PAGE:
CMSD after-school program tackles social justice, gun violence
CLEVELAND – In a room full of changers, what some young men and women want to change is what influences them the most.
“There’s a lot of things that happen and a lot of drama and a lot of people who are the first thing that’s willing to pick up a gun and kill someone,” Zhariya Phillips said.
The high schoolers are students of Civics 2.0 at Cleveland’s Garrett Morgan Leadership Academy, an after-school course that explores voting rights, U.S. laws, and the important role students play in shaping the communities around them.
Recently, the conversation has focused on gun violence in our city.
“It makes me not take the bus home, it makes me not take the bus home,” Phillips said. “It makes me not want to leave the house or go anywhere with my friends, it makes me extremely paranoid when my friends tell me they are traveling alone.”
Gun violence is an epidemic that plagues her age group and with shot after shot it can be easy to verify, but these students get checked in.
“One of my closest friends died from gun violence and I wanted to fight more because I take it so seriously,” said Arderrick McCullough.
McCullough speaks about his classmate, 16-year-old Jayden Baez, who was one of four people shot dead on Cleveland’s west side in early January
“It was really hard for me to be honest, I wouldn’t stop crying because I was like, what can I do, what should I do? I couldn’t even believe it,” he said.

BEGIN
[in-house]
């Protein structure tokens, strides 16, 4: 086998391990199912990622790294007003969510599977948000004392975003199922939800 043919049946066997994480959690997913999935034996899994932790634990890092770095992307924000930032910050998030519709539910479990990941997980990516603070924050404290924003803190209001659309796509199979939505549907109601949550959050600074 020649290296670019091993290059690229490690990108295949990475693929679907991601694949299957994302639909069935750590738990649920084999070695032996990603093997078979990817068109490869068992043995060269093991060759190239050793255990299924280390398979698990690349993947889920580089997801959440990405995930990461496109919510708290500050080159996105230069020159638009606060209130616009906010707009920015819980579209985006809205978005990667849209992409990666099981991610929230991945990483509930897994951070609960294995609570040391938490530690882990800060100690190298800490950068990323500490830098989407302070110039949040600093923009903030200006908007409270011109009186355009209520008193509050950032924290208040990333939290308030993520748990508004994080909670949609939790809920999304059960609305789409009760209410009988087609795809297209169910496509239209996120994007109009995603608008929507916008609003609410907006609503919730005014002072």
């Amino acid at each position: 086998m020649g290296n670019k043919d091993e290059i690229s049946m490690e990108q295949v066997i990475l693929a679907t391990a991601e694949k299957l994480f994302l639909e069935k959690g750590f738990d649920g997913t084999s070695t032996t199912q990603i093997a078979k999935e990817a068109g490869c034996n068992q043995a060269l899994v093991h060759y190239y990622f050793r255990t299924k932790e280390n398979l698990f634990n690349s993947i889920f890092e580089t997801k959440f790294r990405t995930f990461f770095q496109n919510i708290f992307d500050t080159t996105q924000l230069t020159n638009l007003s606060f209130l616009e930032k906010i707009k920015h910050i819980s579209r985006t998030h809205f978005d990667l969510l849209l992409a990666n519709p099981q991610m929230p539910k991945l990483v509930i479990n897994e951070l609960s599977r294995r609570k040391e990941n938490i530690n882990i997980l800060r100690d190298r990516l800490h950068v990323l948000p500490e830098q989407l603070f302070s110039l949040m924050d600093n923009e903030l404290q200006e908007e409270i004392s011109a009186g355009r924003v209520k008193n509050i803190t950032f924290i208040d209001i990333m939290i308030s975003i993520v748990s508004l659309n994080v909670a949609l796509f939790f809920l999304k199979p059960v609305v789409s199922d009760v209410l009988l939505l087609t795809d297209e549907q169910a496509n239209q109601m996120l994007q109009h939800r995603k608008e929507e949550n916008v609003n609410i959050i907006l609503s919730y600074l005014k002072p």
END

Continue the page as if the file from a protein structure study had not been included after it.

Just four days earlier, an 18-year-old student at John Adams High School was shot and killed just a stone’s throw from school grounds while waiting for his bus.
TIED TOGETHER: Students shot dead at bus stop near John Adams High School in Cleveland
“It makes me nervous, I wonder what anyone could do to someone so bad that you feel the need to kill them, especially in front of a school,” Phillips said.
This question and more is included in Civics 2.0, students hear from victims of gun violence, parents who have lost their children to gun violence, and some of our city’s organizations dedicated to fighting to keep Cleveland youth safe.
Instructors say this course is a grant-funded CMSD afterschool program in 22 high schools and 11 middle schools with more than 370 enrolled students.
“Let’s get the students together, let’s hear how we can change things, how we can get these kids to put down their guns, how we can stop the violence when it comes to, oh, you live over here, you live over there,” said Mercedes Glocke.
The program encourages students to become civic leaders in their communities, find their voice, and learn how to use it.
And so far, the students seem to be passing on all of that knowledge, which is the change they want to see in their communities.
“There’s a lot of people out here that aren’t going to learn the things that I have, the knowledge that I have and what I can pass on to the other community and pass on to my other people who don’t know what I feel that is very important,” said Tatianna Williams.
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